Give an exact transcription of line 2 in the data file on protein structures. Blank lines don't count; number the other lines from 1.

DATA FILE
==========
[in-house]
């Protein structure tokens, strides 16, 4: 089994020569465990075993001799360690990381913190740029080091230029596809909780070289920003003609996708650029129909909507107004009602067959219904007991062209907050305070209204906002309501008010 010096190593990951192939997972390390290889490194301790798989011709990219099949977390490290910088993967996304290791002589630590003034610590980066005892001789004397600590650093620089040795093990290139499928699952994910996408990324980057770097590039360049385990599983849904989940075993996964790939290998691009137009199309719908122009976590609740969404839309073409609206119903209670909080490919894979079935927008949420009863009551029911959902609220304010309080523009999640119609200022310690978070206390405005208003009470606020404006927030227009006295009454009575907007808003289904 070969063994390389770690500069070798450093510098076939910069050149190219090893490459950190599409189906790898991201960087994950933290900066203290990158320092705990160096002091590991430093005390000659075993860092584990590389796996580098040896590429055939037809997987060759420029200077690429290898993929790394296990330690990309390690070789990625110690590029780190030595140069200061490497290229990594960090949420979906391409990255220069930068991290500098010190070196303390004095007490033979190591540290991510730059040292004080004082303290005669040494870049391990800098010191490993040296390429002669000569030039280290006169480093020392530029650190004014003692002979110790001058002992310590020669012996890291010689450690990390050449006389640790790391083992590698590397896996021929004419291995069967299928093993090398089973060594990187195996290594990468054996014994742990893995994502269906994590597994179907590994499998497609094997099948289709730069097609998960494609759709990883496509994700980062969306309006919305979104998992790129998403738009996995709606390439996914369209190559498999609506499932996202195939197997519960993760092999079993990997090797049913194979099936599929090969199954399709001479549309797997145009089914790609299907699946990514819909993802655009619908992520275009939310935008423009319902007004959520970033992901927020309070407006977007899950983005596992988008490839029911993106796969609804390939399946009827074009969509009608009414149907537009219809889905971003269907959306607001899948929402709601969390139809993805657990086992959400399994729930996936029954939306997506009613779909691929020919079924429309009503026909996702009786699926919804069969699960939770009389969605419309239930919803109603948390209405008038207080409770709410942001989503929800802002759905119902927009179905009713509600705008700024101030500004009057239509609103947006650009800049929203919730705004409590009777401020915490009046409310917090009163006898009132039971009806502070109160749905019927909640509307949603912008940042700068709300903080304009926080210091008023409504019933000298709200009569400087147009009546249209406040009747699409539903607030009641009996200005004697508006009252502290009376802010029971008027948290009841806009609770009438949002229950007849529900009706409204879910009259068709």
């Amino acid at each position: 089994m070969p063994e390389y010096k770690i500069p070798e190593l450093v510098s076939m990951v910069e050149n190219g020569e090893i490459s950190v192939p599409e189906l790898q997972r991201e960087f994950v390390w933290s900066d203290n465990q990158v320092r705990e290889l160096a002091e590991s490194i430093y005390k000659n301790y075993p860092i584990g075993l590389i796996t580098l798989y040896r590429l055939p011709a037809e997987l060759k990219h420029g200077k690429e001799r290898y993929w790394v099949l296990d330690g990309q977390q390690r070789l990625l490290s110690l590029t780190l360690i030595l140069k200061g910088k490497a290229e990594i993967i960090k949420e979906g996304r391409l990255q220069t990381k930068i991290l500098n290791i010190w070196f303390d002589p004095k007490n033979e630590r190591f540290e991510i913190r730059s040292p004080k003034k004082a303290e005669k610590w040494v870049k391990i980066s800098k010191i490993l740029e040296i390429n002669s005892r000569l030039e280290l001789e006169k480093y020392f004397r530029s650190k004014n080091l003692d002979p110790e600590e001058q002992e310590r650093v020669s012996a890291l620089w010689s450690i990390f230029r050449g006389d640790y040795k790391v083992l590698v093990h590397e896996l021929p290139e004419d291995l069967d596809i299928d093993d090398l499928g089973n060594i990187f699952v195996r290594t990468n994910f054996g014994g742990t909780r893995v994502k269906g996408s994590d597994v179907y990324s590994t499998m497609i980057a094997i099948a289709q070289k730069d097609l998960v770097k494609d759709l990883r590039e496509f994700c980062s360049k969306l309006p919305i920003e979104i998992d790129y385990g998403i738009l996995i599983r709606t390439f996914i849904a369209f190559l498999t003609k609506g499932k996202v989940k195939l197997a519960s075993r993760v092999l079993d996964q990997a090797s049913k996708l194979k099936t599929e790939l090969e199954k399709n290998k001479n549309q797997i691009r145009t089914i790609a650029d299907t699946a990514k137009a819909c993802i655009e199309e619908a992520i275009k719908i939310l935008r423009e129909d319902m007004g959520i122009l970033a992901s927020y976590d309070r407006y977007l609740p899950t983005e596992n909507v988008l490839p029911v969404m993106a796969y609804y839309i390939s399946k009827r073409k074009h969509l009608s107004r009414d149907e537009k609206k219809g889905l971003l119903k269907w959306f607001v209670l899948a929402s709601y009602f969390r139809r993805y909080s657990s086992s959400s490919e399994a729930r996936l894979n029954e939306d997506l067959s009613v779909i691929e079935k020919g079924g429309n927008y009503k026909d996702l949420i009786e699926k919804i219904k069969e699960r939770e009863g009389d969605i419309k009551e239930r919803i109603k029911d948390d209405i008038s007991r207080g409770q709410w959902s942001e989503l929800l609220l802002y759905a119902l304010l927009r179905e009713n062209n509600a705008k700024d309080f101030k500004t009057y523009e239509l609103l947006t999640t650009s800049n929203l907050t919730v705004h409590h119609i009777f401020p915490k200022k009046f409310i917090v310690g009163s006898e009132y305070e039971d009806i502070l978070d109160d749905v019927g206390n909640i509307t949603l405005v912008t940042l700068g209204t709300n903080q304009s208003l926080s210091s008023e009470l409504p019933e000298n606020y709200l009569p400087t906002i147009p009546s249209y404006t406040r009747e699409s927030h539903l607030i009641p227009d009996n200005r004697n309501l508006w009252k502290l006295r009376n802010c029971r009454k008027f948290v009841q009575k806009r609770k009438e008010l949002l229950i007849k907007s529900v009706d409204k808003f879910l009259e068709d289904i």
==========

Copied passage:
């Protein structure tokens, strides 16, 4: 089994020569465990075993001799360690990381913190740029080091230029596809909780070289920003003609996708650029129909909507107004009602067959219904007991062209907050305070209204906002309501008010 010096190593990951192939997972390390290889490194301790798989011709990219099949977390490290910088993967996304290791002589630590003034610590980066005892001789004397600590650093620089040795093990290139499928699952994910996408990324980057770097590039360049385990599983849904989940075993996964790939290998691009137009199309719908122009976590609740969404839309073409609206119903209670909080490919894979079935927008949420009863009551029911959902609220304010309080523009999640119609200022310690978070206390405005208003009470606020404006927030227009006295009454009575907007808003289904 070969063994390389770690500069070798450093510098076939910069050149190219090893490459950190599409189906790898991201960087994950933290900066203290990158320092705990160096002091590991430093005390000659075993860092584990590389796996580098040896590429055939037809997987060759420029200077690429290898993929790394296990330690990309390690070789990625110690590029780190030595140069200061490497290229990594960090949420979906391409990255220069930068991290500098010190070196303390004095007490033979190591540290991510730059040292004080004082303290005669040494870049391990800098010191490993040296390429002669000569030039280290006169480093020392530029650190004014003692002979110790001058002992310590020669012996890291010689450690990390050449006389640790790391083992590698590397896996021929004419291995069967299928093993090398089973060594990187195996290594990468054996014994742990893995994502269906994590597994179907590994499998497609094997099948289709730069097609998960494609759709990883496509994700980062969306309006919305979104998992790129998403738009996995709606390439996914369209190559498999609506499932996202195939197997519960993760092999079993990997090797049913194979099936599929090969199954399709001479549309797997145009089914790609299907699946990514819909993802655009619908992520275009939310935008423009319902007004959520970033992901927020309070407006977007899950983005596992988008490839029911993106796969609804390939399946009827074009969509009608009414149907537009219809889905971003269907959306607001899948929402709601969390139809993805657990086992959400399994729930996936029954939306997506009613779909691929020919079924429309009503026909996702009786699926919804069969699960939770009389969605419309239930919803109603948390209405008038207080409770709410942001989503929800802002759905119902927009179905009713509600705008700024101030500004009057239509609103947006650009800049929203919730705004409590009777401020915490009046409310917090009163006898009132039971009806502070109160749905019927909640509307949603912008940042700068709300903080304009926080210091008023409504019933000298709200009569400087147009009546249209406040009747699409539903607030009641009996200005004697508006009252502290009376802010029971008027948290009841806009609770009438949002229950007849529900009706409204879910009259068709």